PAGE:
What Effect Will U.S. Sanctions Have On Russia?

Dec 30, 2016
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ROBERT SIEGEL, HOST:

Professor Kimberly Marten of Barnard College is a scholar of U.S.-Russia relations, and she joins us now. Welcome to the program once again.

KIMBERLY MARTEN: Thank you.

SIEGEL: What effect do you expect these sanctions would have on Russia?

MARTEN: Well, it's not clear they'll have any immediate effect, but they might have some long-term consequences. The first is that the U.S. is willing to attribute these attacks directly to the Russian state. And that sends a message to U.S. allies, including France and Germany, who are afraid that they will have similar things happen with their own elections, and the OSCE, the Organization for Security and Cooperation in Europe, where it was just announced that Fancy Bear, the GRU, was also probably responsible for attacking there. It sort of sets a precedent that means that we can take action that's not just us alone but others, as well.

Another important thing to think about is that this might lead up to cooperation because similar threats made against China in 2015 when attribution was made to China and then sanctions were threatened actually led to an agreement to stop cyber-hacking that a lot of experts believe had a significant impact on at least decreasing the threat coming from China.

SIEGEL: Today's executive order names four Russian military intelligence officer, and the Treasury Department also names two men it accuses of cybercrimes. What's the implication of naming individuals?

MARTEN: Well, I think for the two individuals who were named for having cybercrimes, it takes them from being on the FBI wanted list, where they already were, to putting them under treasury sanctions, which, again, sends a message to allies that additional organizations that are responsible for sanctioning activities in the European Union, for example, can now cooperate on trying to get them turned in.

The individuals at the top of the GRU are probably less important as individuals. It just is indicating that very top-level Russian government officials - Russian intelligence officials in the military - certainly have responsibility for this. And it sort of names it as being a Russian military action.

SIEGEL: We are approaching a collision of Russia policies in Washington. President Obama - very critical of Putin, expanding sanctions - is going out. Donald Trump - very tolerant of Russian interventions - is coming in, and he can undo the sanctions. Can you imagine him doing that?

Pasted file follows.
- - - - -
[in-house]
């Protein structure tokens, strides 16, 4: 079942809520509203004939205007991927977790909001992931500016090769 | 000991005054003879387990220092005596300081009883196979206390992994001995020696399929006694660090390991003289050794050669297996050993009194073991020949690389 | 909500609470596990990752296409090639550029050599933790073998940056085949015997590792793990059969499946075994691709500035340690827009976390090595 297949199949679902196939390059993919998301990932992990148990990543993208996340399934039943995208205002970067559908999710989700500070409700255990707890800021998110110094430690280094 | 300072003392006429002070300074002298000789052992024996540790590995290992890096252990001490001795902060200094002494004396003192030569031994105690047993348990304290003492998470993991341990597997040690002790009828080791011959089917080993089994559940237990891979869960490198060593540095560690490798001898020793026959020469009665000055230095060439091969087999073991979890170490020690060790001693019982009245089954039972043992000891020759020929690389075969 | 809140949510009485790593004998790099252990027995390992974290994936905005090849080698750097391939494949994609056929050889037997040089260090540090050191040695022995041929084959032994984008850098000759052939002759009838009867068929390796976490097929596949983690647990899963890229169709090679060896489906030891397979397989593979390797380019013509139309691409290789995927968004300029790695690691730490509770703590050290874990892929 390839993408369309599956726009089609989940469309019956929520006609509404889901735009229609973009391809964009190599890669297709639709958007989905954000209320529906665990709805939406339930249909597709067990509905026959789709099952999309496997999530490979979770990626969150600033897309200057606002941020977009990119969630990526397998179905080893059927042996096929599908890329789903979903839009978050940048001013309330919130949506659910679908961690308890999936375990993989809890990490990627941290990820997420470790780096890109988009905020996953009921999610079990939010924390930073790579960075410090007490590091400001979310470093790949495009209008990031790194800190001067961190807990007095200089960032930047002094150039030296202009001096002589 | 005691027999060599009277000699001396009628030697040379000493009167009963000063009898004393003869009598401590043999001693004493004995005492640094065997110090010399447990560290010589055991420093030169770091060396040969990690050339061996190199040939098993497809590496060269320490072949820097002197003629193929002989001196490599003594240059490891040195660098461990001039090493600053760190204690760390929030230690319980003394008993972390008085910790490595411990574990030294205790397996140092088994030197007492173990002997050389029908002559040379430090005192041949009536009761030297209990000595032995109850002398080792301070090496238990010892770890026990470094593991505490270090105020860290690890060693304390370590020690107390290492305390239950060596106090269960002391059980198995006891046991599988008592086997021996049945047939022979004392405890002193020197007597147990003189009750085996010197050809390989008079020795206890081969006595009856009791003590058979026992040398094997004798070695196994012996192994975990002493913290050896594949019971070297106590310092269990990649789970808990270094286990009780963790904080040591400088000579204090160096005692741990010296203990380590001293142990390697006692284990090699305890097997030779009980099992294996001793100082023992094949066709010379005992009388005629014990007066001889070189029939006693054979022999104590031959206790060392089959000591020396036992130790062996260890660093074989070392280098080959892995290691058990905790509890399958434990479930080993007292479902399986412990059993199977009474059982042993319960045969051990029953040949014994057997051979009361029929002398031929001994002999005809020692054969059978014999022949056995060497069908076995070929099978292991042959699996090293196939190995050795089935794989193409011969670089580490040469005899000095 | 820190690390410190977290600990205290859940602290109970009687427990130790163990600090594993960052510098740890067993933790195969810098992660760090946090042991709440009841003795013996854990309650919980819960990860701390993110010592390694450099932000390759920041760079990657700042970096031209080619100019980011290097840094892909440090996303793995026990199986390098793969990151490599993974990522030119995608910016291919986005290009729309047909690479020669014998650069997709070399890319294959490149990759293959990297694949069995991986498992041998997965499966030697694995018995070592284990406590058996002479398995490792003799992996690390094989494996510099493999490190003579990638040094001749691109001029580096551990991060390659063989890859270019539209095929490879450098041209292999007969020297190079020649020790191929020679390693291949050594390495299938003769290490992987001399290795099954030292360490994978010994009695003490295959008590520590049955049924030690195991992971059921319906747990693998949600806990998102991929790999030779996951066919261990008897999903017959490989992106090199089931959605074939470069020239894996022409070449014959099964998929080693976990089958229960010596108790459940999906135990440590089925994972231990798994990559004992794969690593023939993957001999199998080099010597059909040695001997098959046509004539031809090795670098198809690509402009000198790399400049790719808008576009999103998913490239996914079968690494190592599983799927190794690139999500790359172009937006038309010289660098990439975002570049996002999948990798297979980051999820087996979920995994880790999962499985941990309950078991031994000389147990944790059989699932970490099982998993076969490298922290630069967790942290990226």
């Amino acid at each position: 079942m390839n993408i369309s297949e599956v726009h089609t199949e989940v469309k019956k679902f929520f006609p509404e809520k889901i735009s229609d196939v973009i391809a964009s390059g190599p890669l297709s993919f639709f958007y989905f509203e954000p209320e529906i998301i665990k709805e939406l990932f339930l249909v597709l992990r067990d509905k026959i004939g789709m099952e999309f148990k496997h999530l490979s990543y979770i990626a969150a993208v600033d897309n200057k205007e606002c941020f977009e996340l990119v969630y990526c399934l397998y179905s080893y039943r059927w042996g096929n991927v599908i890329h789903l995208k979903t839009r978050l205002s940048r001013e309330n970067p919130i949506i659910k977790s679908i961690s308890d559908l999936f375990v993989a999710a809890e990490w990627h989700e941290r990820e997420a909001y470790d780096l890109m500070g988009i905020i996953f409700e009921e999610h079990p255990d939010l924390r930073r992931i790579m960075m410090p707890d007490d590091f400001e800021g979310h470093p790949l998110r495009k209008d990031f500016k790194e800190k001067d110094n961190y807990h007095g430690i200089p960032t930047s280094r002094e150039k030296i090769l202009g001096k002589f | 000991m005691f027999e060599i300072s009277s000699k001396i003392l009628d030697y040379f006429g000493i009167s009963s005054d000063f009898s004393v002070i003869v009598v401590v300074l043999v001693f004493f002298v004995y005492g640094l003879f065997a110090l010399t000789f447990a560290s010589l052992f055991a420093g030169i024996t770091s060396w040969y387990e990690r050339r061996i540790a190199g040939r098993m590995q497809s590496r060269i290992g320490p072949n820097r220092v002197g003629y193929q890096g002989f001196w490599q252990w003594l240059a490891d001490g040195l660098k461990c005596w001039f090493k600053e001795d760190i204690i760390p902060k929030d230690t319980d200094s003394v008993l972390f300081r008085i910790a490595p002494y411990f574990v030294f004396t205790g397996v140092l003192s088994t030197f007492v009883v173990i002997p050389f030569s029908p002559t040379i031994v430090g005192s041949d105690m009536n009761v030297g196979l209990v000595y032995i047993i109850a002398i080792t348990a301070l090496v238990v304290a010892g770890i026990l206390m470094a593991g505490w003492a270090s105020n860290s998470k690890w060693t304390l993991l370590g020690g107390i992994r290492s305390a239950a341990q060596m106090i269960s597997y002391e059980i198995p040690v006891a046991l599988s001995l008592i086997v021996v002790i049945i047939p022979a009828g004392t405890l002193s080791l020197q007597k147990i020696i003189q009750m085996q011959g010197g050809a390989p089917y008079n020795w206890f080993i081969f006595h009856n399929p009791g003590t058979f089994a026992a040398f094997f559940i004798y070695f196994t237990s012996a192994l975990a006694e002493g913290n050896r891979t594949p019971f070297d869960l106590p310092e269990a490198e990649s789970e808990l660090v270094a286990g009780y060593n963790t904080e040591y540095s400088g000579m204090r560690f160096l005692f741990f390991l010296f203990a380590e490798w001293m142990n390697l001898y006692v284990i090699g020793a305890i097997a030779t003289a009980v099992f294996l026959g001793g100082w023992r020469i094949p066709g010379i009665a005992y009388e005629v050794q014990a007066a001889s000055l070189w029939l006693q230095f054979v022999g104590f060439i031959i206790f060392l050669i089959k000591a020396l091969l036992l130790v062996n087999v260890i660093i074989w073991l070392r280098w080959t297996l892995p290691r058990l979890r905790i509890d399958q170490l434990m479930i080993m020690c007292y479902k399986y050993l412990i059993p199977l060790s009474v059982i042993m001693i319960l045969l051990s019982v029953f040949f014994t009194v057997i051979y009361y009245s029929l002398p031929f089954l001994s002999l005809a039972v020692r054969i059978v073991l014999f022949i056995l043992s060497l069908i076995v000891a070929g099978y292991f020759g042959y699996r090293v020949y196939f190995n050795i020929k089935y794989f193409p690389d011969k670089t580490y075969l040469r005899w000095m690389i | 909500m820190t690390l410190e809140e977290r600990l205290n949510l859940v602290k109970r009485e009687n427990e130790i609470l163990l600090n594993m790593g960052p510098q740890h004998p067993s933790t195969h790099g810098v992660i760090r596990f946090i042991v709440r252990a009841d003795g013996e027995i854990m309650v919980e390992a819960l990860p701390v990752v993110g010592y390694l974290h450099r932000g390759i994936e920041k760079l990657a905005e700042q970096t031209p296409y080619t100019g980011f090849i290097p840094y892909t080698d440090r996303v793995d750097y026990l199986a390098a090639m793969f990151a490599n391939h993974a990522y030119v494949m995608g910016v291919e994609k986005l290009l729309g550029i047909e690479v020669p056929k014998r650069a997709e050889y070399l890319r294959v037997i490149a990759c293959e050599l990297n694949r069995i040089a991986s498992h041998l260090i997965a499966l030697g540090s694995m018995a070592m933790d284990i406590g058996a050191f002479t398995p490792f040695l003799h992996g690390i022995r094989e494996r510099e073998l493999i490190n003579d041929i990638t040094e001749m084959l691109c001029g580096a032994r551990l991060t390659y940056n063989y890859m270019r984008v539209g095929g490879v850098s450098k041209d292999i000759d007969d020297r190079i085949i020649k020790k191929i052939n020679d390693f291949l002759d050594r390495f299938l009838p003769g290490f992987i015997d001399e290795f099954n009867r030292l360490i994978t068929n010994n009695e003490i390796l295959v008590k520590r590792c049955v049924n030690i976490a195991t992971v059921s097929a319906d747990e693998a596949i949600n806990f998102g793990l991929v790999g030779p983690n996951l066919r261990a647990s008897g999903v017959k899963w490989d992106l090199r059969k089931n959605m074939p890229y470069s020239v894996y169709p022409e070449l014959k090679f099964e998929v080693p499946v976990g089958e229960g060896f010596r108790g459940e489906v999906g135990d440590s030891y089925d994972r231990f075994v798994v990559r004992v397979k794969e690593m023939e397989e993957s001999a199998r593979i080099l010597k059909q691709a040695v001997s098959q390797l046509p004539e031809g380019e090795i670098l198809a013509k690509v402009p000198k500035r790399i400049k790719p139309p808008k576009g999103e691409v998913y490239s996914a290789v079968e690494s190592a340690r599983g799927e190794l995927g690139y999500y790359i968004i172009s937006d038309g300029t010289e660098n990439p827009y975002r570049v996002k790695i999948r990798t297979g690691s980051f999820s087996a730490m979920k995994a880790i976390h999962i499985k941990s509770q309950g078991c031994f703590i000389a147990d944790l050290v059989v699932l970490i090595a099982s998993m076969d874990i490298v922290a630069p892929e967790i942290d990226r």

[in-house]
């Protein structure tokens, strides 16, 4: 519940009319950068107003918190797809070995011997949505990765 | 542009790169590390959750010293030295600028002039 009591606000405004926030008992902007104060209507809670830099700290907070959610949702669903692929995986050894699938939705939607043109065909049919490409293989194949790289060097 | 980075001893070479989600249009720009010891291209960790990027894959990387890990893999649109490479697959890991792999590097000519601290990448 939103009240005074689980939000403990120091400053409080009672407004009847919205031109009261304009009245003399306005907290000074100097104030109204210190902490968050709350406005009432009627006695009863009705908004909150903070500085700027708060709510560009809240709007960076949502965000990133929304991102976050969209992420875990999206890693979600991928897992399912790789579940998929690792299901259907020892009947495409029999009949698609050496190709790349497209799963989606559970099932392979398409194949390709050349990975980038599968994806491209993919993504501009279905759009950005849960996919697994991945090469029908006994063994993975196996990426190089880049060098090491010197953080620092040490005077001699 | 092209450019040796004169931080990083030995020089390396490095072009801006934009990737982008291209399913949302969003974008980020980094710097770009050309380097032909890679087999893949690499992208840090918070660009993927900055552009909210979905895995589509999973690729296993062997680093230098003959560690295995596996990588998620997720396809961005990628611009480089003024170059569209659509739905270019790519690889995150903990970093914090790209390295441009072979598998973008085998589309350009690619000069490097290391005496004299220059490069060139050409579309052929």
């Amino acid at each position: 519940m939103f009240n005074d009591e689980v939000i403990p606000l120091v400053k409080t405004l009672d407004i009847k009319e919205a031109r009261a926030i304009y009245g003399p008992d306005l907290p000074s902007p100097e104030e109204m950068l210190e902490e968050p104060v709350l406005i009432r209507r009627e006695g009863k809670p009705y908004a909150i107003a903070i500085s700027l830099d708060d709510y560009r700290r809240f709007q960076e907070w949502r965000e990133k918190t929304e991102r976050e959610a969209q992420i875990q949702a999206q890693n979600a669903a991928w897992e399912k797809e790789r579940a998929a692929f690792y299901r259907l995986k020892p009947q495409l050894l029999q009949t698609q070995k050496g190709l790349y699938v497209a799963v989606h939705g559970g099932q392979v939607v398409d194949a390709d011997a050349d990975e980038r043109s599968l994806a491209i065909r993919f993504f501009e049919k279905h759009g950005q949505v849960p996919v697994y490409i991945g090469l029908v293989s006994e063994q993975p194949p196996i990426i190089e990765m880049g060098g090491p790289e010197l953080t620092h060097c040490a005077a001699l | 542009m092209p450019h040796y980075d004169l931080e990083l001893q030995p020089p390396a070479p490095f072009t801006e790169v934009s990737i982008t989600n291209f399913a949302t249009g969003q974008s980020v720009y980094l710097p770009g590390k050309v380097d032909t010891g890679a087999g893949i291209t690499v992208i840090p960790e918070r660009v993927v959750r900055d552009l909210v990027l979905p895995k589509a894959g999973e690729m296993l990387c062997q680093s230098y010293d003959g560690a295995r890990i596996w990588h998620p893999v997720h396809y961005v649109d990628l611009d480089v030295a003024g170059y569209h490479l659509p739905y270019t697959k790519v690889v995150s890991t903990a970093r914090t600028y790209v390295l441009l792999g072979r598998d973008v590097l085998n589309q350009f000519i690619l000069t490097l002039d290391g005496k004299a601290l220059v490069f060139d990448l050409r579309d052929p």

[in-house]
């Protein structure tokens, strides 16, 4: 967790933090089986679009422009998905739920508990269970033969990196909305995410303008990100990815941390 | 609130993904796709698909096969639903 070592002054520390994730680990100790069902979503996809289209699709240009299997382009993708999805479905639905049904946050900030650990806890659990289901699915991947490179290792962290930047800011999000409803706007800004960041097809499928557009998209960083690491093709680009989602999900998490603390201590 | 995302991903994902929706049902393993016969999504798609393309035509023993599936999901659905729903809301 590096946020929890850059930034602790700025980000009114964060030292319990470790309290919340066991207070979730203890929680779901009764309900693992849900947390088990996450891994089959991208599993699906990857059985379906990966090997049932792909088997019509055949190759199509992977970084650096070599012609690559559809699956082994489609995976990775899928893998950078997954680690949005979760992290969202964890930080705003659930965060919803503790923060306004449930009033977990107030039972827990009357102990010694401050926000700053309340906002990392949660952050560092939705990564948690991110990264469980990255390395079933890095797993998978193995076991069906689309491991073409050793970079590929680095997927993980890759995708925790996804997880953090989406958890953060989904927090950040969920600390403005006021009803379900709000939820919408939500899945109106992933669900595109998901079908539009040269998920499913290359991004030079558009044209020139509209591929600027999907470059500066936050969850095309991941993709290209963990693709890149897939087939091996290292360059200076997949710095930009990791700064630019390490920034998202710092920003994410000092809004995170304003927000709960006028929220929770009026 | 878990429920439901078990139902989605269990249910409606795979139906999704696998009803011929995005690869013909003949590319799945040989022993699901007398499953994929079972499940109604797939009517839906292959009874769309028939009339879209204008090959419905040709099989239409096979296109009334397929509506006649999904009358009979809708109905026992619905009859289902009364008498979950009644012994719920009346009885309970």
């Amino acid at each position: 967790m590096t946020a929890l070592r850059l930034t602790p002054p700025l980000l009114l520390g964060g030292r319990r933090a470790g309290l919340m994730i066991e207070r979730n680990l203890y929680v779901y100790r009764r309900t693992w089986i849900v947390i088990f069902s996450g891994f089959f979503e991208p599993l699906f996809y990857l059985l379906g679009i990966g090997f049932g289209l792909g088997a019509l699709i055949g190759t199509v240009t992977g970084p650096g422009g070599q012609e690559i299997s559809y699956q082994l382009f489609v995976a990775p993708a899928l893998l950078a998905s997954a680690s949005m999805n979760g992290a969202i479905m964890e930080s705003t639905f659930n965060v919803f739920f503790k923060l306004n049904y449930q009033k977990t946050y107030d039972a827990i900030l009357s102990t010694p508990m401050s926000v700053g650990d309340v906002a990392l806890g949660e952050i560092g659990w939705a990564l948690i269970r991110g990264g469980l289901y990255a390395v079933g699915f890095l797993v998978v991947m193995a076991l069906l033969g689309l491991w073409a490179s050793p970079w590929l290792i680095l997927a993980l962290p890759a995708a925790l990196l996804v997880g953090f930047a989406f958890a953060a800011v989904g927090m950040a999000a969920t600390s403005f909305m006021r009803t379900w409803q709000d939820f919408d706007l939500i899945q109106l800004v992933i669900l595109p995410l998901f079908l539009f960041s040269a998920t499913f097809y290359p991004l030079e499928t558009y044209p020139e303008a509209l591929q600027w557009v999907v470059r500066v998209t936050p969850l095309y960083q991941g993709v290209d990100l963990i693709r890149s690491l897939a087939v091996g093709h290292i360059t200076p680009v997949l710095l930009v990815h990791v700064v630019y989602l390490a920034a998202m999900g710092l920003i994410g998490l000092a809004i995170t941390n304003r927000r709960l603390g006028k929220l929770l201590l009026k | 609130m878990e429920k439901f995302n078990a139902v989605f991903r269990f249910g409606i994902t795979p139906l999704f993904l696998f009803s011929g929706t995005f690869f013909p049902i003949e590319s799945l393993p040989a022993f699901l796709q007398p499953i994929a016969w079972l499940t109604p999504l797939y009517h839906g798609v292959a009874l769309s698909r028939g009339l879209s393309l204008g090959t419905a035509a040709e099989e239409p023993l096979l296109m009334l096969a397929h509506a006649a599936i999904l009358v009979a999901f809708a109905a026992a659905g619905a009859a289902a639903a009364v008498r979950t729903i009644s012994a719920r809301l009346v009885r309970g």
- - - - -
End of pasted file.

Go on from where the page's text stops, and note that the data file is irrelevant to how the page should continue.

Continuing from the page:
MARTEN: I don't think so. And I think Obama was actually very wise to only target intelligence officials from Russia in these sanctions because if President-elect Trump, when he comes in, undoes these sanctions, first of all, he's going to be facing the opposition of Republican House Speaker Paul Ryan, two very prominent Republicans in the Senate, Senator Lindsey Graham and Senator John McCain.

And what this means is that people who are very powerful within his own party that he's going to have to cooperate with once he comes into office are going to say, what in the world are you doing by lifting sanctions against Russian intelligence officials? It's not going to be something that has an impact on U.S. businesses. And so I think that the limitation on the sanctions actually makes a lot of political sense.

SIEGEL: Now, in addition to the sanctions, the U.S. is also kicking out 35 Russian intelligence operatives - or at least that's what it calls them - and shutting down what it calls to Russian intelligence compounds, one in New York and one in Maryland. Should we be surprised that there have been two what are called intelligence compounds, one in Maryland and one in New York?

MARTEN: Oh, I'm sure there are more intelligence compounds than those. And again, this is largely a symbolic action, but it has specifically a symbolic importance in Russia because New Years is the most important holiday in Russia. So to kick these people out within 72 hours of New Years is making it as painful as it possibly can to force them to change their location.

SIEGEL: Should we expect, though, for 35 Americans to be thrown out of Russia shortly?

MARTEN: I wouldn't be surprised if even more than 35 are thrown out because Putin has made the public statement that he will retaliate, and so he very well might do that. And again, it would have symbolic impact more than anything else.

SIEGEL: In the five-second version here, how bad are U.S.-Russian relations right now?

MARTEN: They're pretty bad. And it's not clear that Trump can fix everything because he has to deal with the political difficulties in the United States, where his own party is pretty hostile towards Russia at the moment.

SIEGEL: Professor Kimberly Marten of Barnard College and Columbia University, thanks.

MARTEN: Thank you. Transcript provided by NPR, Copyright NPR.